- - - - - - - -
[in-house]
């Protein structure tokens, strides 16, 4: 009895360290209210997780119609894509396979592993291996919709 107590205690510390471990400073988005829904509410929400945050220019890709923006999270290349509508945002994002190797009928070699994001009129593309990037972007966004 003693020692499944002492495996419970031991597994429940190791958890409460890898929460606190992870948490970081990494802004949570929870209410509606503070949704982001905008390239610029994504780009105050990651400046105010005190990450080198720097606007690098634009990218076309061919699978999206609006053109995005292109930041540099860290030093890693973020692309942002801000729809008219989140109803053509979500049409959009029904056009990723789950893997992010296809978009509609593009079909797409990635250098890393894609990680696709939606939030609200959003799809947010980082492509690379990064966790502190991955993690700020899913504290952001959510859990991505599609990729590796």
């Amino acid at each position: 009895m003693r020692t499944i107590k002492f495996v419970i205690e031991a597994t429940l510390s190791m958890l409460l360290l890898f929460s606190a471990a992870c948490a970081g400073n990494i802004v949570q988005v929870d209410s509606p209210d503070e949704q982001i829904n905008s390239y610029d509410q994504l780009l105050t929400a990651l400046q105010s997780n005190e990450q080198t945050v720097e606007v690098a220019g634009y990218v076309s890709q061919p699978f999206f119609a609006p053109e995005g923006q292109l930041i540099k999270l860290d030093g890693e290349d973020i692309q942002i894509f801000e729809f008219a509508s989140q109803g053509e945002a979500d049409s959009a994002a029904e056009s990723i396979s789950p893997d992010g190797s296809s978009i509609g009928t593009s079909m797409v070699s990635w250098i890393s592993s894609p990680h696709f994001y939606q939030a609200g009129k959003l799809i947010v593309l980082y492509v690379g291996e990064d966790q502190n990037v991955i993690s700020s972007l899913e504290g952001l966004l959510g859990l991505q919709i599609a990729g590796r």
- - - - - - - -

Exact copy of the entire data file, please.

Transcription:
[in-house]
């Protein structure tokens, strides 16, 4: 009895360290209210997780119609894509396979592993291996919709 107590205690510390471990400073988005829904509410929400945050220019890709923006999270290349509508945002994002190797009928070699994001009129593309990037972007966004 003693020692499944002492495996419970031991597994429940190791958890409460890898929460606190992870948490970081990494802004949570929870209410509606503070949704982001905008390239610029994504780009105050990651400046105010005190990450080198720097606007690098634009990218076309061919699978999206609006053109995005292109930041540099860290030093890693973020692309942002801000729809008219989140109803053509979500049409959009029904056009990723789950893997992010296809978009509609593009079909797409990635250098890393894609990680696709939606939030609200959003799809947010980082492509690379990064966790502190991955993690700020899913504290952001959510859990991505599609990729590796």
């Amino acid at each position: 009895m003693r020692t499944i107590k002492f495996v419970i205690e031991a597994t429940l510390s190791m958890l409460l360290l890898f929460s606190a471990a992870c948490a970081g400073n990494i802004v949570q988005v929870d209410s509606p209210d503070e949704q982001i829904n905008s390239y610029d509410q994504l780009l105050t929400a990651l400046q105010s997780n005190e990450q080198t945050v720097e606007v690098a220019g634009y990218v076309s890709q061919p699978f999206f119609a609006p053109e995005g923006q292109l930041i540099k999270l860290d030093g890693e290349d973020i692309q942002i894509f801000e729809f008219a509508s989140q109803g053509e945002a979500d049409s959009a994002a029904e056009s990723i396979s789950p893997d992010g190797s296809s978009i509609g009928t593009s079909m797409v070699s990635w250098i890393s592993s894609p990680h696709f994001y939606q939030a609200g009129k959003l799809i947010v593309l980082y492509v690379g291996e990064d966790q502190n990037v991955i993690s700020s972007l899913e504290g952001l966004l959510g859990l991505q919709i599609a990729g590796r």